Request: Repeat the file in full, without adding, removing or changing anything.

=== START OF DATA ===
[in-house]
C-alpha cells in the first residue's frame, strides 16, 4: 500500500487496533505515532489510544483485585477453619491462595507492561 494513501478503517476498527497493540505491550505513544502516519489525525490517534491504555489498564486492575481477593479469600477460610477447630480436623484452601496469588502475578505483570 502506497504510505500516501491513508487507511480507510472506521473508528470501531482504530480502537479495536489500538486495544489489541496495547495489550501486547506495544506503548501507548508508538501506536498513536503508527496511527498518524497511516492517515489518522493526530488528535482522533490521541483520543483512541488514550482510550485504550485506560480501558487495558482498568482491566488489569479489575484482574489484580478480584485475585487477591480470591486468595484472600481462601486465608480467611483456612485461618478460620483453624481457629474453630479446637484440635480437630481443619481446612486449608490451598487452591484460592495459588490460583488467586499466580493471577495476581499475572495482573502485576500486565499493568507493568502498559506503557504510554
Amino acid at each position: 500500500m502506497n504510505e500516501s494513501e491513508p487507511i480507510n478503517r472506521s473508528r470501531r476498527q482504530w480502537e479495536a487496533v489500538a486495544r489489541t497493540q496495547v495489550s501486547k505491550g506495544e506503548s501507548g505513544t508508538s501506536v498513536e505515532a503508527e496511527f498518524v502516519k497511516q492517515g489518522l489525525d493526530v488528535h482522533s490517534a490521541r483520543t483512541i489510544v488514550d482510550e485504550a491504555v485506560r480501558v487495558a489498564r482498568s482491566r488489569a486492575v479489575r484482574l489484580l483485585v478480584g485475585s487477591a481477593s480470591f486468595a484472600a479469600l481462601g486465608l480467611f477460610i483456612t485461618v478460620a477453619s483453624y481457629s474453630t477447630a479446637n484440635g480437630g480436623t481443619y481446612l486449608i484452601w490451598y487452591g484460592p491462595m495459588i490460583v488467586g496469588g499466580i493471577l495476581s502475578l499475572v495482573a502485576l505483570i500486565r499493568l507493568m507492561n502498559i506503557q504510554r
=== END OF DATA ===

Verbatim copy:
[in-house]
C-alpha cells in the first residue's frame, strides 16, 4: 500500500487496533505515532489510544483485585477453619491462595507492561 494513501478503517476498527497493540505491550505513544502516519489525525490517534491504555489498564486492575481477593479469600477460610477447630480436623484452601496469588502475578505483570 502506497504510505500516501491513508487507511480507510472506521473508528470501531482504530480502537479495536489500538486495544489489541496495547495489550501486547506495544506503548501507548508508538501506536498513536503508527496511527498518524497511516492517515489518522493526530488528535482522533490521541483520543483512541488514550482510550485504550485506560480501558487495558482498568482491566488489569479489575484482574489484580478480584485475585487477591480470591486468595484472600481462601486465608480467611483456612485461618478460620483453624481457629474453630479446637484440635480437630481443619481446612486449608490451598487452591484460592495459588490460583488467586499466580493471577495476581499475572495482573502485576500486565499493568507493568502498559506503557504510554
Amino acid at each position: 500500500m502506497n504510505e500516501s494513501e491513508p487507511i480507510n478503517r472506521s473508528r470501531r476498527q482504530w480502537e479495536a487496533v489500538a486495544r489489541t497493540q496495547v495489550s501486547k505491550g506495544e506503548s501507548g505513544t508508538s501506536v498513536e505515532a503508527e496511527f498518524v502516519k497511516q492517515g489518522l489525525d493526530v488528535h482522533s490517534a490521541r483520543t483512541i489510544v488514550d482510550e485504550a491504555v485506560r480501558v487495558a489498564r482498568s482491566r488489569a486492575v479489575r484482574l489484580l483485585v478480584g485475585s487477591a481477593s480470591f486468595a484472600a479469600l481462601g486465608l480467611f477460610i483456612t485461618v478460620a477453619s483453624y481457629s474453630t477447630a479446637n484440635g480437630g480436623t481443619y481446612l486449608i484452601w490451598y487452591g484460592p491462595m495459588i490460583v488467586g496469588g499466580i493471577l495476581s502475578l499475572v495482573a502485576l505483570i500486565r499493568l507493568m507492561n502498559i506503557q504510554r